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Natural Hazards and Earth System Sciences An interactive open-access journal of the European Geosciences Union
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Volume 12, issue 5
Nat. Hazards Earth Syst. Sci., 12, 1811–1821, 2012
https://doi.org/10.5194/nhess-12-1811-2012
© Author(s) 2012. This work is distributed under
the Creative Commons Attribution 3.0 License.

Special issue: Natural hazard resilient cities

Nat. Hazards Earth Syst. Sci., 12, 1811–1821, 2012
https://doi.org/10.5194/nhess-12-1811-2012
© Author(s) 2012. This work is distributed under
the Creative Commons Attribution 3.0 License.

Research article 31 May 2012

Research article | 31 May 2012

Urban vulnerability and resilience within the context of climate change

E. Tromeur, R. Ménard, J.-B. Bailly, and C. Soulié E. Tromeur et al.
  • Egis Concept/Elioth, 4 rue Dolorès Ibarruri, 93188, Montreuil, France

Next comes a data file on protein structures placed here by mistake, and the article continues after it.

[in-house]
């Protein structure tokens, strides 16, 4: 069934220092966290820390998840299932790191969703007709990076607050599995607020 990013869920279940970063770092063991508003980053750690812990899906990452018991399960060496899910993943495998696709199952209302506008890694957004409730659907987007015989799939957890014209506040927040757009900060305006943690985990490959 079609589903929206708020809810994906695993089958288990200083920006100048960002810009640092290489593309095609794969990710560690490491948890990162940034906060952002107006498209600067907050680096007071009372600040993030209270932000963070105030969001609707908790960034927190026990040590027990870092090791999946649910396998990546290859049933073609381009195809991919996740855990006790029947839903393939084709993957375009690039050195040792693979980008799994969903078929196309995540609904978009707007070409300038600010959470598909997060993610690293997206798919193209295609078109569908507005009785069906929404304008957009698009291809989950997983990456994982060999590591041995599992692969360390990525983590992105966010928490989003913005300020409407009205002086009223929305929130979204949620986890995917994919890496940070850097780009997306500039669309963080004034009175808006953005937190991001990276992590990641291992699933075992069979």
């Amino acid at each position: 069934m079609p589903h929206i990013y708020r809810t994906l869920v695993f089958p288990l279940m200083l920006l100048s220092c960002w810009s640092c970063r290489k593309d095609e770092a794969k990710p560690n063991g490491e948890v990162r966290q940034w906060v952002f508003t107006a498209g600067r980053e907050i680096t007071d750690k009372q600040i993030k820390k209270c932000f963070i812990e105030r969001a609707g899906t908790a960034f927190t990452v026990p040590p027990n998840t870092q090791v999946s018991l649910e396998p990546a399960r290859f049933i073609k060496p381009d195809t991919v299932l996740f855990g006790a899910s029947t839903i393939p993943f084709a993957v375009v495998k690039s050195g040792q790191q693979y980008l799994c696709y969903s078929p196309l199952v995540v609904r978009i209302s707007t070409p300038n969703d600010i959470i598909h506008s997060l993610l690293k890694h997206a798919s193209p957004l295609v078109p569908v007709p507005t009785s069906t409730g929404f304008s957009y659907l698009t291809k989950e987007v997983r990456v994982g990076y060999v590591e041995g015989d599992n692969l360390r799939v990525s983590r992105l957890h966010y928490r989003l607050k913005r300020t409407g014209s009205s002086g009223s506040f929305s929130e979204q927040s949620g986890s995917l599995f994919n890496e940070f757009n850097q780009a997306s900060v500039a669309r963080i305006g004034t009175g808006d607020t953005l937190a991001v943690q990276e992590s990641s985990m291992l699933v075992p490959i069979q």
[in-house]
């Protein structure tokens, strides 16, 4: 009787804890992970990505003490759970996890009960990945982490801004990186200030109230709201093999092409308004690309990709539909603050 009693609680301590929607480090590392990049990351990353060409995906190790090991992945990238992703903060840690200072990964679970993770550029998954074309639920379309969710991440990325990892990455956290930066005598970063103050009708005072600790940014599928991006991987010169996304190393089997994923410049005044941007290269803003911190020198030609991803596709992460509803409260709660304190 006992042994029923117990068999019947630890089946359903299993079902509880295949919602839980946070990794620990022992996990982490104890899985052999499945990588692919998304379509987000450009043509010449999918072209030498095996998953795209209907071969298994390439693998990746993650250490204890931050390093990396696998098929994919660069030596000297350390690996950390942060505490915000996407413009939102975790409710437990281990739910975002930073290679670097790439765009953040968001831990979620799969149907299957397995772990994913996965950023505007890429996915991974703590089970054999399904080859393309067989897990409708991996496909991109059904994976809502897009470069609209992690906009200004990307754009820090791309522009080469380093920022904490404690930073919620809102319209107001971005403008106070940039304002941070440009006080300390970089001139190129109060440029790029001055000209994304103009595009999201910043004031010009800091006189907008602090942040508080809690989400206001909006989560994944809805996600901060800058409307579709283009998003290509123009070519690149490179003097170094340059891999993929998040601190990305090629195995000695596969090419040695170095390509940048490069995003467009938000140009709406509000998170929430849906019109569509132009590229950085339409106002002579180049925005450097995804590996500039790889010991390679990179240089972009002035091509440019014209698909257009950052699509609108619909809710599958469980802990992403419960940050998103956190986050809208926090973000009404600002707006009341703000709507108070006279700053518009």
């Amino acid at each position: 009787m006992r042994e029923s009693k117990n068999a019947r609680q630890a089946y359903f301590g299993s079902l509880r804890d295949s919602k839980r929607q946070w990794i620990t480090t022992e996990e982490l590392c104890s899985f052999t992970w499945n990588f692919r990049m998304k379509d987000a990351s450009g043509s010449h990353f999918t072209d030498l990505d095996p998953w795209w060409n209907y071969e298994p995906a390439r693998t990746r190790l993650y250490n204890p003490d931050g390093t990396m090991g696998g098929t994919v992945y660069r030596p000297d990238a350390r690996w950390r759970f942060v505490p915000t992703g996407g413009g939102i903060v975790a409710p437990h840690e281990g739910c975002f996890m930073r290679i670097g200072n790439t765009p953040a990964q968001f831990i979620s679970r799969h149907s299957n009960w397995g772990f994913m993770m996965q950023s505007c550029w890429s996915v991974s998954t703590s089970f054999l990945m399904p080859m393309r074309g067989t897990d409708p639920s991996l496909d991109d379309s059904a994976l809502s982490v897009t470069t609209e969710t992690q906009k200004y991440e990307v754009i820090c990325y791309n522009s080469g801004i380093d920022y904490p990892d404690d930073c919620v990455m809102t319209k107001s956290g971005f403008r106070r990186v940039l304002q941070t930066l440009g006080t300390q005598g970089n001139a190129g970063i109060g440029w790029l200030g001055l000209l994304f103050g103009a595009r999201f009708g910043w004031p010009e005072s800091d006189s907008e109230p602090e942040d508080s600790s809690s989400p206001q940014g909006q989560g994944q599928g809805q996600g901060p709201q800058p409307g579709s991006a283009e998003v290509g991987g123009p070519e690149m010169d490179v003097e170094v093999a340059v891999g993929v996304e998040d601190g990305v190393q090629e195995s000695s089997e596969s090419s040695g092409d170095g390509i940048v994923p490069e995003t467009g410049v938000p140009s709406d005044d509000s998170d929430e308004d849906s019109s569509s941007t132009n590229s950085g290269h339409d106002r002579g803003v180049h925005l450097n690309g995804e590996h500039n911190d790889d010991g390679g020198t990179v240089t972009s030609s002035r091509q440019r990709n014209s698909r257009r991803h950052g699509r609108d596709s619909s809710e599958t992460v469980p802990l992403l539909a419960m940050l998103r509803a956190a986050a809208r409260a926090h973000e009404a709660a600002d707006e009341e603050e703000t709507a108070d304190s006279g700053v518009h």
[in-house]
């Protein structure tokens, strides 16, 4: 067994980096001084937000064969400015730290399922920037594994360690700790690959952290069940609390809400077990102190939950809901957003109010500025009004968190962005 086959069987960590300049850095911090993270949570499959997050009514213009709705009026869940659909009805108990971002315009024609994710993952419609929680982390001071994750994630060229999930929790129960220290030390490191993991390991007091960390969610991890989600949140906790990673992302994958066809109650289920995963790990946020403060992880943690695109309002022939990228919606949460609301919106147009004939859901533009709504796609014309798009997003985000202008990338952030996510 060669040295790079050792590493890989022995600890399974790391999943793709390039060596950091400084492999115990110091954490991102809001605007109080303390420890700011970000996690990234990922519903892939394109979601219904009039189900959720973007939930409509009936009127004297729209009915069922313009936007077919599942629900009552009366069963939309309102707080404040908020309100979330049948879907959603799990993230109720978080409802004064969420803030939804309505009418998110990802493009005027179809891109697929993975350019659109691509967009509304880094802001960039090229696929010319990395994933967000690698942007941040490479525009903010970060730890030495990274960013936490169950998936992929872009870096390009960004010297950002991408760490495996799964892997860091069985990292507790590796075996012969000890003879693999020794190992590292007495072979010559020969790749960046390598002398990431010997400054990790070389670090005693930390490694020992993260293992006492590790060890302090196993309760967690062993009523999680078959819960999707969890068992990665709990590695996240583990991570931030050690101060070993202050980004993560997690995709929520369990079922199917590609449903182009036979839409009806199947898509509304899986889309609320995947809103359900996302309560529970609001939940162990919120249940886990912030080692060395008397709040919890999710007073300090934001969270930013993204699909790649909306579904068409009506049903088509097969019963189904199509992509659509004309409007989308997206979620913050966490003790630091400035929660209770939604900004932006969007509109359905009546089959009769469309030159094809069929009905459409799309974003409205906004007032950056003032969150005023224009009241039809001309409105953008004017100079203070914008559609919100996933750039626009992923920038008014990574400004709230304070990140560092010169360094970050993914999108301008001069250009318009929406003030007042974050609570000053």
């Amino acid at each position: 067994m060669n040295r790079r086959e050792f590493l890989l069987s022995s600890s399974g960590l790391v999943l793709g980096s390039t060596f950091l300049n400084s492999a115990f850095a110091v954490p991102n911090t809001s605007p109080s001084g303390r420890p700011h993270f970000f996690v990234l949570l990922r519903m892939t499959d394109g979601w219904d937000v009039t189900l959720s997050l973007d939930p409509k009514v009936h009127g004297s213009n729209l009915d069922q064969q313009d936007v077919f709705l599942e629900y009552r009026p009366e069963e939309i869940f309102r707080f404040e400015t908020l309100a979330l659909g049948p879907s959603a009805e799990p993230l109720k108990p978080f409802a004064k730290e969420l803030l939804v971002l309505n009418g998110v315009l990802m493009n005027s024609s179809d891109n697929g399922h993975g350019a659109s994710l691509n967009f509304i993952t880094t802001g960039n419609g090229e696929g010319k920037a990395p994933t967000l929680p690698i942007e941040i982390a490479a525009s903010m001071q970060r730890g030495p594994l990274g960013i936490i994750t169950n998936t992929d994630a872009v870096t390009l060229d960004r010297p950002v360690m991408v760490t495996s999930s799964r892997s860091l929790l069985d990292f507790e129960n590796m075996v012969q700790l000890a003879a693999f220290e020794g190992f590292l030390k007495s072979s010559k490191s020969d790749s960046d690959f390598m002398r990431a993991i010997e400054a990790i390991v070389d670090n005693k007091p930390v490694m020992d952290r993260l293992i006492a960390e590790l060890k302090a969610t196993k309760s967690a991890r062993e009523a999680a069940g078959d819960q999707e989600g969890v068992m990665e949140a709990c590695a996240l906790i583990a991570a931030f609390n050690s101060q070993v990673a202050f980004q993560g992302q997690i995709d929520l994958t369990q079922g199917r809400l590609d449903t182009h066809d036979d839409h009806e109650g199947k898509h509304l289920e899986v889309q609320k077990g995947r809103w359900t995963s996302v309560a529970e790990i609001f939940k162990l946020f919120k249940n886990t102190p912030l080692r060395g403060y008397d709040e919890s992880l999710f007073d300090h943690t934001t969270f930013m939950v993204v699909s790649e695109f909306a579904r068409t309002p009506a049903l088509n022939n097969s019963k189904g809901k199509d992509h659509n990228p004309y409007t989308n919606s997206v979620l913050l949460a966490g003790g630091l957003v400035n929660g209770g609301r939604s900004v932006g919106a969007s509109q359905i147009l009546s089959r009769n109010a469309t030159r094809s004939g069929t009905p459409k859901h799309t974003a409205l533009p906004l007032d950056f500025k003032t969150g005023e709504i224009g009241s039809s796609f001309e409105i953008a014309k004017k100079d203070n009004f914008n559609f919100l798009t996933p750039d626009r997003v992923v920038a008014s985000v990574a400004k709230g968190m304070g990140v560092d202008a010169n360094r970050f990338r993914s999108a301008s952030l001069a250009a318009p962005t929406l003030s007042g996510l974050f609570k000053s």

Abstract. Natural hazards, due to climate change, are particularly damaging in urban areas because of interdependencies of their networks. So, urban resilience has to face up to climate risks. The most impacting phenomenon is the urban heat island (UHI) effect. The storage capacity of heat is depending on shapes of buildings, public spaces, spatial organization, transport or even industrial activities. So, adaptive strategies for improving urban climate could be possible in different ways. In the framework of the French project Resilis, this study characterises urban vulnerability and resilience in terms of energy needs of buildings and outside urban comfort according to the IPCC carbon dioxide emission scenarios B2 and A2 for the period 2050–2100 for 10 French cities. The evolutions of four climate indicators in terms of heating and cooling needs and number of hours when the temperature is above 28 °C are then obtained for each city to analyse climate risks and their impacts in urban environment.

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